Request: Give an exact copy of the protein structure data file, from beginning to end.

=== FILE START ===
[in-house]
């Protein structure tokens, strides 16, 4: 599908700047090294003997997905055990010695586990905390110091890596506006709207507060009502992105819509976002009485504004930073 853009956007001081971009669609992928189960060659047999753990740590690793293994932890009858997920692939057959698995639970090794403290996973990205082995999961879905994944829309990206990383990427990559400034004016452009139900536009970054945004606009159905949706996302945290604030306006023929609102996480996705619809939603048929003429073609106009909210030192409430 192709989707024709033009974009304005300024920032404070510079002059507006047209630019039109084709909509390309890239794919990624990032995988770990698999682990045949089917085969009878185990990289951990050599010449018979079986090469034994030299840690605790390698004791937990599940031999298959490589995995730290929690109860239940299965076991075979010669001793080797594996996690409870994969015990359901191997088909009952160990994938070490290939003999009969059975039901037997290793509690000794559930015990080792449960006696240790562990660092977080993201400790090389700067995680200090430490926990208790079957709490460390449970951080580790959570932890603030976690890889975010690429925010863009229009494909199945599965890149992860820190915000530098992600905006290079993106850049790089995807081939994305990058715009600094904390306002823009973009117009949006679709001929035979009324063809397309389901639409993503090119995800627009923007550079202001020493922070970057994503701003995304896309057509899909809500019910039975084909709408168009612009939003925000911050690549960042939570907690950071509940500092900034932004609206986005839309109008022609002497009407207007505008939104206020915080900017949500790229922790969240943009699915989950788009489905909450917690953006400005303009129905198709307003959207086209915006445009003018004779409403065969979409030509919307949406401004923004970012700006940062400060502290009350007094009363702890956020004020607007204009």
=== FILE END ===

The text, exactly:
[in-house]
């Protein structure tokens, strides 16, 4: 599908700047090294003997997905055990010695586990905390110091890596506006709207507060009502992105819509976002009485504004930073 853009956007001081971009669609992928189960060659047999753990740590690793293994932890009858997920692939057959698995639970090794403290996973990205082995999961879905994944829309990206990383990427990559400034004016452009139900536009970054945004606009159905949706996302945290604030306006023929609102996480996705619809939603048929003429073609106009909210030192409430 192709989707024709033009974009304005300024920032404070510079002059507006047209630019039109084709909509390309890239794919990624990032995988770990698999682990045949089917085969009878185990990289951990050599010449018979079986090469034994030299840690605790390698004791937990599940031999298959490589995995730290929690109860239940299965076991075979010669001793080797594996996690409870994969015990359901191997088909009952160990994938070490290939003999009969059975039901037997290793509690000794559930015990080792449960006696240790562990660092977080993201400790090389700067995680200090430490926990208790079957709490460390449970951080580790959570932890603030976690890889975010690429925010863009229009494909199945599965890149992860820190915000530098992600905006290079993106850049790089995807081939994305990058715009600094904390306002823009973009117009949006679709001929035979009324063809397309389901639409993503090119995800627009923007550079202001020493922070970057994503701003995304896309057509899909809500019910039975084909709408168009612009939003925000911050690549960042939570907690950071509940500092900034932004609206986005839309109008022609002497009407207007505008939104206020915080900017949500790229922790969240943009699915989950788009489905909450917690953006400005303009129905198709307003959207086209915006445009003018004779409403065969979409030509919307949406401004923004970012700006940062400060502290009350007094009363702890956020004020607007204009």